I’d been curious forever about the northern Italian dish known as pizzoccheri, but never tasted it. I just knew it combined short buckwheat tagliatelle with potatoes, cabbage, onions and lots of luscious cheese.
Looking on a map, I could see how this hearty dish came to be. Its place of origin, Valtellina (with Teglio as its capitol), is to the far north of Lombardy, not far from Switzerland. Pizzoccheri is border cuisine from a place where the traditions of what are now two countries mingle–a dish for people who work and play hard in a challenging climate.
Buckwheat has long been grown here, turning up in whole-grain breads and steaming bowls of whole-grain polenta taragna. So why not pasta? Italy takes pride of ownership and I was interested but not surprised to find a site by a group called Accademia del Pizzocchero di Teglio that shares the story of this northern dish as well as a recipe from a participating restaurant.
According to the Accademia, pizzoccheri is the sort of dish locals conduct spirited conversations about–how the flour should be milled, how to fry the garlic, the ideal age of the cheese. Everyone has an opinion that remains intact at the end of the discussion.
After consulting several recipes, including one from The Silver Spoon and another from a Slow Food collection of recipes from Italy’s osterias, I concluded that there’s room for variation in ingredients and proportions as long as the essentials are retained. For instance, the most authentic mountain cheese would be Valtellina Casera. But other, easier-to-find Alpine cheeses can be substituted–Italian Fontina Valle d’Aosta, French Comté or Swiss Gruyère.
Most recipes call for piling the steaming mixture onto a platter, but I gravitated toward layering the pasta, vegetables and cheeses to create a casserole for baking briefly. It can be held after assembly for a while and, if any is left over after cooking, reheated successfully the next day.
Don’t count on leftovers, though. Pizzoccheri is an absolutely delicious dish and I can’t believe it’s taken me so long to discover it.
Like any dish made with homemade pasta, pizzoccheri takes time but is especially worthwhile because you’d be hard put to buy buckwheat tagliatelle. It’s a great group project–my husband and I had a blast making pizzoccheri with our friends Maria, Mel and Vivian.
Next on my Valtellina cooking agenda is sciatt, a dialect word for “toad.” I’ll have to look into the story about that, but only after test firing a batch of these cheese-filled buckwheat fritters, served on a bed of chicory.
This buckwheat pasta dish is a specialty of the Italy's Valtellina area, close to the Swiss border.
- ½ cup butter 8 tablespoons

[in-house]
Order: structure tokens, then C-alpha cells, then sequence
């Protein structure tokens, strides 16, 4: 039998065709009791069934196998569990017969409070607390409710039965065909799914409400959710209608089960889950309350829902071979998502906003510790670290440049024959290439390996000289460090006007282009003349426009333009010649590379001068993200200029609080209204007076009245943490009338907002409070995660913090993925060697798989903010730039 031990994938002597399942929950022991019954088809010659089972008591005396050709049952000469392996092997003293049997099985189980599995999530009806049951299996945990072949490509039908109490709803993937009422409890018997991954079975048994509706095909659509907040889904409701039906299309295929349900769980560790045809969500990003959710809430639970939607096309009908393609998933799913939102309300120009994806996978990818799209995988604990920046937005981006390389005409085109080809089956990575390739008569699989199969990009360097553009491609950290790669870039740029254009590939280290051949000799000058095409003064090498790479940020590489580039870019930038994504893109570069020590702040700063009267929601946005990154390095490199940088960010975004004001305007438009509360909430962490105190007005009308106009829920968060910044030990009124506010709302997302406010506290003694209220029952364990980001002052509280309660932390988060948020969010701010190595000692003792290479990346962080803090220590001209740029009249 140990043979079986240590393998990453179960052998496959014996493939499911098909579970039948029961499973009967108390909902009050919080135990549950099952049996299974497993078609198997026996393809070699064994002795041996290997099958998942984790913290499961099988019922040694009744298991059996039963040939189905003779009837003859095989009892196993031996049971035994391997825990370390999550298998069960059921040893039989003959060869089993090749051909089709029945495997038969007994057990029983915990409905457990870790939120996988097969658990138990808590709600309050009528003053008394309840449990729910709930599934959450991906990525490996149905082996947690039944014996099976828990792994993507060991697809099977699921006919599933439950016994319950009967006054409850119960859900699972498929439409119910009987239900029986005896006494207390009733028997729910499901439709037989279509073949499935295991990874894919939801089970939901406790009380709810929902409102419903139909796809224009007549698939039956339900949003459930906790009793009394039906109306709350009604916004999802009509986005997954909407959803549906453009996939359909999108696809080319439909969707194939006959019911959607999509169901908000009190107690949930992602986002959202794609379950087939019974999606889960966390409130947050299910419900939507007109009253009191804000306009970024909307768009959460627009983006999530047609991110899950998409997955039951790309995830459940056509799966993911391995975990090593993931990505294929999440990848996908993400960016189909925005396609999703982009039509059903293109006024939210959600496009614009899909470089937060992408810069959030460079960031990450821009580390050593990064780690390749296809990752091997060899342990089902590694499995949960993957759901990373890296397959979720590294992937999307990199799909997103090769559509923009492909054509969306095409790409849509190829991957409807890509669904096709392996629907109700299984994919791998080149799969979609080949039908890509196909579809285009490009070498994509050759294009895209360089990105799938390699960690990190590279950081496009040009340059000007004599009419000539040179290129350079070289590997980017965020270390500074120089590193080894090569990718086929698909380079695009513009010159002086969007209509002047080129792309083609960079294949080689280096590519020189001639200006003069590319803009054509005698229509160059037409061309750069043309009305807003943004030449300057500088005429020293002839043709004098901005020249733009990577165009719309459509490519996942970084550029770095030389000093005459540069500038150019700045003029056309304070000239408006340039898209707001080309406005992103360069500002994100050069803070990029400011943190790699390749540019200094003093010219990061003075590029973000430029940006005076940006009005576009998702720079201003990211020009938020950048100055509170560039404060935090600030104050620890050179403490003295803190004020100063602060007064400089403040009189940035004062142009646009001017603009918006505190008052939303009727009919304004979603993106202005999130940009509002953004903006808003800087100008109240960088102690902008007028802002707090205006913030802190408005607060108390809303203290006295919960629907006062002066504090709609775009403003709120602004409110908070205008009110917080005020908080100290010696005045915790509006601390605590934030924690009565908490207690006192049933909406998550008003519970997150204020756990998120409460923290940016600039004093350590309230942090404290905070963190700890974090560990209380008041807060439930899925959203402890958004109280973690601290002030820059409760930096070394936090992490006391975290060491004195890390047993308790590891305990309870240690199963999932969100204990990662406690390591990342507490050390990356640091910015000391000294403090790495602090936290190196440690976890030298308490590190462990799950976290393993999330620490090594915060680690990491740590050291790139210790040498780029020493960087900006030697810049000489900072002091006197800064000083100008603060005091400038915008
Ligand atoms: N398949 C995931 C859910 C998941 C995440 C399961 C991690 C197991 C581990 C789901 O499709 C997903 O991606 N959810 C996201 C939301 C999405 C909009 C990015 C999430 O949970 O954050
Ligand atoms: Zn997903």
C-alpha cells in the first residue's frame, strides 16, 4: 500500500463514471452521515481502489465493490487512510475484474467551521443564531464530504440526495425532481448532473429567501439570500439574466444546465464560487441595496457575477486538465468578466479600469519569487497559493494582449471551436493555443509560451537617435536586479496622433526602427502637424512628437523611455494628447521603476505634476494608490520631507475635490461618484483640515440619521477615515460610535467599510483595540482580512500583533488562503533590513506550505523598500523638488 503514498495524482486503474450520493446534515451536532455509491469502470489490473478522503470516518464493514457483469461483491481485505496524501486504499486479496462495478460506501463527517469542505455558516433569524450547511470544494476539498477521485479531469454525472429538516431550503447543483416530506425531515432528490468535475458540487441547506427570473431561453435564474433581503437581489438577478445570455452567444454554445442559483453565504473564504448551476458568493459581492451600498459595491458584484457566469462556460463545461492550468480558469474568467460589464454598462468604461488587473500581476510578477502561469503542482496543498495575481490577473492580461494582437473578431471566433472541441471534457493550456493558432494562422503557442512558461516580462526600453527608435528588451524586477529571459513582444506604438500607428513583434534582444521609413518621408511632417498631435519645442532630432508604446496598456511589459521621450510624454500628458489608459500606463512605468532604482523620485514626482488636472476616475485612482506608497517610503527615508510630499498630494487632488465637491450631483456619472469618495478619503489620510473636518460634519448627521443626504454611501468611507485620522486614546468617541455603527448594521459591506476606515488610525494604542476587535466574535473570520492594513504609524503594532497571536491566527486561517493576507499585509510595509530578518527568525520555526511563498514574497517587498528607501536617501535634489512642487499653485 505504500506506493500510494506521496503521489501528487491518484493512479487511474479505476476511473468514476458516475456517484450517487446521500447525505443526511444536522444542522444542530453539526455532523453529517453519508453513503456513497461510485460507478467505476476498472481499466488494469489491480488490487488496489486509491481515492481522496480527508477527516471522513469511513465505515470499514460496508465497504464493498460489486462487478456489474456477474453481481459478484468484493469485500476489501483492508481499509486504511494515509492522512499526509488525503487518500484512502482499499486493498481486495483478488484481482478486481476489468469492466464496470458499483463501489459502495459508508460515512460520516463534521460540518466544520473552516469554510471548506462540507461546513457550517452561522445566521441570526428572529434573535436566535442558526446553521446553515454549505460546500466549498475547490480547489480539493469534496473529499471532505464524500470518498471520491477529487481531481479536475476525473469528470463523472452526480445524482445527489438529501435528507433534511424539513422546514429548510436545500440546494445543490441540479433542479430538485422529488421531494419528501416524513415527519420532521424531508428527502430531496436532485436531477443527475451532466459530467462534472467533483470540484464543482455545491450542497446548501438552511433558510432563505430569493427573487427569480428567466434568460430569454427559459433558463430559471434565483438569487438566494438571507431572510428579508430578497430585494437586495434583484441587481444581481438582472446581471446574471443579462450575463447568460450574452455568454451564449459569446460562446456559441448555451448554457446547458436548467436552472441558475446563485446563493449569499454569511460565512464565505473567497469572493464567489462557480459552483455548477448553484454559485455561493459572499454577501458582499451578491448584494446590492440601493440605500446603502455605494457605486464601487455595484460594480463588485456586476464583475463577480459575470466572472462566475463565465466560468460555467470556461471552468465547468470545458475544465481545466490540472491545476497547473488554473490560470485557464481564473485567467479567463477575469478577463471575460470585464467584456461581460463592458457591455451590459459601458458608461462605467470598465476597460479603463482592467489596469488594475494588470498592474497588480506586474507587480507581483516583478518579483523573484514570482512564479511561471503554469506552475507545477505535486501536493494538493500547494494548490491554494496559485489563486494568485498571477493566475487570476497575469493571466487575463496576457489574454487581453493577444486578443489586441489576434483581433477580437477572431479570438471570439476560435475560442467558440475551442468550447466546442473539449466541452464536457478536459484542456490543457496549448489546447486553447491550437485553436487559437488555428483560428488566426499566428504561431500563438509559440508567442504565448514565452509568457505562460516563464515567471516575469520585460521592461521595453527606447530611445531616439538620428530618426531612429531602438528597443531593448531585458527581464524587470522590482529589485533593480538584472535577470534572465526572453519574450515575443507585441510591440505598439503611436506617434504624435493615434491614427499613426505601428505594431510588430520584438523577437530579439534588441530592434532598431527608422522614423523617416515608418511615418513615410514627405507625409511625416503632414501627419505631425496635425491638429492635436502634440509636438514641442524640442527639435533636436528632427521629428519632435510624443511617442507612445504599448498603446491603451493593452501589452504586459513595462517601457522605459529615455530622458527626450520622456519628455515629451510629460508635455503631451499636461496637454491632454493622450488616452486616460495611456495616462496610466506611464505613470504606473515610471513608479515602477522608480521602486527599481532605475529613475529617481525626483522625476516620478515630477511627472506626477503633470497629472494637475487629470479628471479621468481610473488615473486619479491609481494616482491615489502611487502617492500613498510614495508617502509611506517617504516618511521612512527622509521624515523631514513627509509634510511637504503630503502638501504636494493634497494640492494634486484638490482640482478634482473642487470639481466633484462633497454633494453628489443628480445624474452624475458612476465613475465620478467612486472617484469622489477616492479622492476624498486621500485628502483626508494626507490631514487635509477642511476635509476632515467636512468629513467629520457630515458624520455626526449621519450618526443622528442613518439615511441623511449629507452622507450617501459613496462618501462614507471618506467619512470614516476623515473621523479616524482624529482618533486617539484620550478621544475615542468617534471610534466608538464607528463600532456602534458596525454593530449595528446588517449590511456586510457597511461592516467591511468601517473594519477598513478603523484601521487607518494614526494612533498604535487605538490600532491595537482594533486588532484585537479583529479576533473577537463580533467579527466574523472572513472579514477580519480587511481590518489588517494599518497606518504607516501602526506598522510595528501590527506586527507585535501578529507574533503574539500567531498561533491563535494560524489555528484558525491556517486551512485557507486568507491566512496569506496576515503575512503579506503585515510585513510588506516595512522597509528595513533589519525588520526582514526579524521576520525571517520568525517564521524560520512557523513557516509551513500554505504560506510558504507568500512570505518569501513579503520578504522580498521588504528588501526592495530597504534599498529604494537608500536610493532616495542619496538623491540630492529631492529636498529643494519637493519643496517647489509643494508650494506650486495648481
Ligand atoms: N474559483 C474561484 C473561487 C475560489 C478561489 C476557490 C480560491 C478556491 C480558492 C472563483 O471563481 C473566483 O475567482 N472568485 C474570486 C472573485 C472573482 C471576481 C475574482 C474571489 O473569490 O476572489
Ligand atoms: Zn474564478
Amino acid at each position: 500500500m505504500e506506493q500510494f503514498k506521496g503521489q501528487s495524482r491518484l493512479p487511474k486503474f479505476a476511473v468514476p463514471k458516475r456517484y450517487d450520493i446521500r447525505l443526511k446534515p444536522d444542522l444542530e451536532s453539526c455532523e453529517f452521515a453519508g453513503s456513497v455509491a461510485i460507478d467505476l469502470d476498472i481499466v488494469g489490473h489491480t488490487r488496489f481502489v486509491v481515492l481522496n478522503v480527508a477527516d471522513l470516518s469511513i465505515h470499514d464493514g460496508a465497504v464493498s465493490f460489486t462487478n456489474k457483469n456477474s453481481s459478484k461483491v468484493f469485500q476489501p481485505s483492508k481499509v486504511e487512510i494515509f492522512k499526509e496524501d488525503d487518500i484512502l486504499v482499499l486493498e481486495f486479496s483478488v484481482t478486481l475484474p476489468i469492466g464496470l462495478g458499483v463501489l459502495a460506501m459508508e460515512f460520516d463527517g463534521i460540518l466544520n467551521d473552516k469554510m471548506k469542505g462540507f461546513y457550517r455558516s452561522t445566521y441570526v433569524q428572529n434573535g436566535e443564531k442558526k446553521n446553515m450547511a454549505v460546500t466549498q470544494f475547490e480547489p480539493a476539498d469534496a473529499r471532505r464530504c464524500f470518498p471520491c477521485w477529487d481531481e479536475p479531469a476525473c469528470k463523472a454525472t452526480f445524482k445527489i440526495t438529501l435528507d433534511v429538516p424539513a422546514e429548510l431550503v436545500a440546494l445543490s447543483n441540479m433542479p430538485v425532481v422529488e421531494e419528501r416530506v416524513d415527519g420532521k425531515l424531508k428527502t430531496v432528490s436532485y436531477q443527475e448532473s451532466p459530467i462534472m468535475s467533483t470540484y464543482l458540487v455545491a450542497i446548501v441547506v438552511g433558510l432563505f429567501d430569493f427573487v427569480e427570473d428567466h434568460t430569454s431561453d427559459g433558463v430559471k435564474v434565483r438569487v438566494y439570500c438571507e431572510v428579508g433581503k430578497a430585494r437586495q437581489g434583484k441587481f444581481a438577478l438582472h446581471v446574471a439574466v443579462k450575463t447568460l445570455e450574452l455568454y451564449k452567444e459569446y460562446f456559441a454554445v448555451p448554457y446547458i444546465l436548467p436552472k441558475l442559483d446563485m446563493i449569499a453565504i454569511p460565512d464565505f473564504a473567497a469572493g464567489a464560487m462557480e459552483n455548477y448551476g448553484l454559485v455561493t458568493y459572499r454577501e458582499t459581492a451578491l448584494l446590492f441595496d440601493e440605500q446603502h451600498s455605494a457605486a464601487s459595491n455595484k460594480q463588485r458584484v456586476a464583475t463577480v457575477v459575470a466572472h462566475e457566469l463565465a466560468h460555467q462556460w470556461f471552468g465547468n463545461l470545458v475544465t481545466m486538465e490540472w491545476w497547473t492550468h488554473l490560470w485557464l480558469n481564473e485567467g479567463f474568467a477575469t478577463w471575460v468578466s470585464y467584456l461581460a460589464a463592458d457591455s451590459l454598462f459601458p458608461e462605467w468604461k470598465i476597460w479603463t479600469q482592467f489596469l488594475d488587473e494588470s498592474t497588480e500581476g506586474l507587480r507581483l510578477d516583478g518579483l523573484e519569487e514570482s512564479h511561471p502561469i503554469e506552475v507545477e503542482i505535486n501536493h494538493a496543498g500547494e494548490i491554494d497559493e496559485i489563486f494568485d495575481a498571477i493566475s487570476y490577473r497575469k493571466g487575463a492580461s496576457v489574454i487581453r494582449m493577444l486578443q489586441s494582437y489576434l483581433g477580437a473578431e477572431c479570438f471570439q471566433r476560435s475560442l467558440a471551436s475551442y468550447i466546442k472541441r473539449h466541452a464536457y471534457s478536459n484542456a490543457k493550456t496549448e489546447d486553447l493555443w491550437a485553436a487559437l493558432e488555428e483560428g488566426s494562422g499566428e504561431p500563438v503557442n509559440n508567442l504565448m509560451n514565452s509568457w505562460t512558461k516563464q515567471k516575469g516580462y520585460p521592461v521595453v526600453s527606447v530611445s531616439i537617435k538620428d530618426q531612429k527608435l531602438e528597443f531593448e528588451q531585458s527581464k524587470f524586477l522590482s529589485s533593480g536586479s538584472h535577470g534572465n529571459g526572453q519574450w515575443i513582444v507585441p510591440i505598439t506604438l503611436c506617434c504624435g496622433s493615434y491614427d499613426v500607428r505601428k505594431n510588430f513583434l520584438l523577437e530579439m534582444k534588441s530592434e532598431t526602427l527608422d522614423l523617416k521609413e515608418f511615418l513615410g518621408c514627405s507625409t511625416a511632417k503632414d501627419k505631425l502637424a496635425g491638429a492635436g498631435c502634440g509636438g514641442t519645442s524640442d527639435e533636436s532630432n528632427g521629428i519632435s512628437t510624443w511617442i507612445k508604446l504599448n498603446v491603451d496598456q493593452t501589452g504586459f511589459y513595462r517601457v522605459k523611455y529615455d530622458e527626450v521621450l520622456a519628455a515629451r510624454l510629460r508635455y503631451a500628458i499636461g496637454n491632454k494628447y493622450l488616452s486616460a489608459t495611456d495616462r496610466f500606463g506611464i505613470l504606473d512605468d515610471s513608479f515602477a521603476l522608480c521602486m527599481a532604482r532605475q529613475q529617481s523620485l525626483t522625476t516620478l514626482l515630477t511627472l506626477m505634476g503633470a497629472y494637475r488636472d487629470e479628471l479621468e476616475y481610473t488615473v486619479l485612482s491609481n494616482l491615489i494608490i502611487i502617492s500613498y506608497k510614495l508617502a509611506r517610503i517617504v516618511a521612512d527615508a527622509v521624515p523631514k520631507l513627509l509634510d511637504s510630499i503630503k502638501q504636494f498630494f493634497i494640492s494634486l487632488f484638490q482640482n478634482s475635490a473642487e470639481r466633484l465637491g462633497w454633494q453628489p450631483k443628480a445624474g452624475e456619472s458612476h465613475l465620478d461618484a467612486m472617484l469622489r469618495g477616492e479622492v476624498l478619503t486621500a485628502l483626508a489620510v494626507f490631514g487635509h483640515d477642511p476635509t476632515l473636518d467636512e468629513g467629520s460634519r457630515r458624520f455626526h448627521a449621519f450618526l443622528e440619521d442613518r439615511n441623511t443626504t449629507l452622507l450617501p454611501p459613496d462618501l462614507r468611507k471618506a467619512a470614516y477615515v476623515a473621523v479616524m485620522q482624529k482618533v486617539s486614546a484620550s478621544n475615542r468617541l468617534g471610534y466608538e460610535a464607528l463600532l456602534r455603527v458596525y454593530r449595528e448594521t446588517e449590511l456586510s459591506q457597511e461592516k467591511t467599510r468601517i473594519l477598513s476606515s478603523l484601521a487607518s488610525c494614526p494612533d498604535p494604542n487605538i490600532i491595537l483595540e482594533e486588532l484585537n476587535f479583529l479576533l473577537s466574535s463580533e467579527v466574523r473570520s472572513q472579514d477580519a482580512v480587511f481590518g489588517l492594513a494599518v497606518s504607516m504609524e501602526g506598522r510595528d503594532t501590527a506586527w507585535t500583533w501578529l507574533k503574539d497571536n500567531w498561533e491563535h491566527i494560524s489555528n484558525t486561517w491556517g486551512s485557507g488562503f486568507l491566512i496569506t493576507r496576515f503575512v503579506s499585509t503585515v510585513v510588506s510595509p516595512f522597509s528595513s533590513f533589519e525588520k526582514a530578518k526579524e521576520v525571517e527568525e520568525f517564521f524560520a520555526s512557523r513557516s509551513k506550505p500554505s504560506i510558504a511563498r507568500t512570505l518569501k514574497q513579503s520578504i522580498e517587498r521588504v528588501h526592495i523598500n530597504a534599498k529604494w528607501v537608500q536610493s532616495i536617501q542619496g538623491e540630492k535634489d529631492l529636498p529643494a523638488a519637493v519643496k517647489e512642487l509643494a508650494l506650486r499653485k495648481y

- 2 large onions thinly sliced
- Sea salt or kosher salt
- 2 large potatoes peeled, diced small
- 5 cups shredded cabbage preferably Savoy
- 2 or 3 garlic cloves peeled, slivered
- Leaves from 2 sprigs sage snipped in ribbons
- 1 pound buckwheat tagliatelle recipe follows
- 6 ounces Alpine cheese such as Italian Fontina Valle d'Aosta, French Comté or Swiss Gruyère shredded (about 2 cups)
- 2 ounces Parmigiano Reggiano or Grana Padano cheese shredded (about 1 cup)
- Freshly ground black pepper
Use 1 tablespoon soft butter to coat a large baking dish.
Melt 3 tablespoons butter in a large skillet. Saute onions until soft and golden brown. Melt 2 tablespoons butter in a small skillet. Saute garlic and sage until bronzed but not browned. Mix with sautéed onions.
Bring a large saucepan two-thirds filled with water to a boil. Add a small handful of salt. Cook potatoes 5 minutes. Add cabbage and cook until vegetables are just tender. Dip vegetables out with a strainer (an Asian kitchen “spider” works best) and transfer to skillet with onions. Mix gently.
When water returns to a boil, add tagliatelle, stirring gently to separate strands. When water returns to a boil, cook until tender, about 3 minutes. Using a strainer, transfer to a bowl. Add remaining 2 tablespoons butter in bits and toss gently to coat as butter melts.
Preheat oven to 375°F. Assemble dish: Spread one third of tagliatelle on bottom of prepared pan. Spread one third of potato-cabbage-onion mixture on top. Sprinkle with salt and pepper. Add one third of fontina and Parmigiano Reggiano cheeses. Repeat layers twice.
Cook uncovered until heated through and top is lightly browned, about 20 minutes.
These noodles, cut shorter than regular tagliatelle, are used in the Valtellina to make a dish called pizzoccheri.
- 1¾ cups buckwheat flour about 200 grams
- 1½ cups all-purpose flour about 200 grams (preferably Italian doppio zero), plus more flour for the counter
- 2 large pinches kosher or sea salt
Make tagliatelle: Whisk together buckwheat and all-purpose flour with salt in a bowl. Drizzle with water, mixing with a fork, until dough begins to cohere (about 1 cup altogether). Knead until smooth and not sticky, about 10 minutes. Cover with a towel and let rest 10 minutes.
Break off a piece of dough the size of an extra-large egg. Flatten into a square, dust with all-purpose flour and run through widest setting of pasta maker.* Change setting to next slot and run pasta through again. Continue to narrower settings, stopping on the second or third to last. Cut sheet horizontally in half if necessary for length of about 8 inches. Lay sheet on floured counter or tray, and continue in same way with remaining dough.
Attach handle to pasta cutter. Cut each sheet to make tagliatelle. Place on floured trays, with a tea towel or waxed paper between layers, or on spokes of a pasta dryer. Dry for at least 20 minutes before cooking.
* Alternatively, roll the piece of dough until very thin and cut in narrow strips.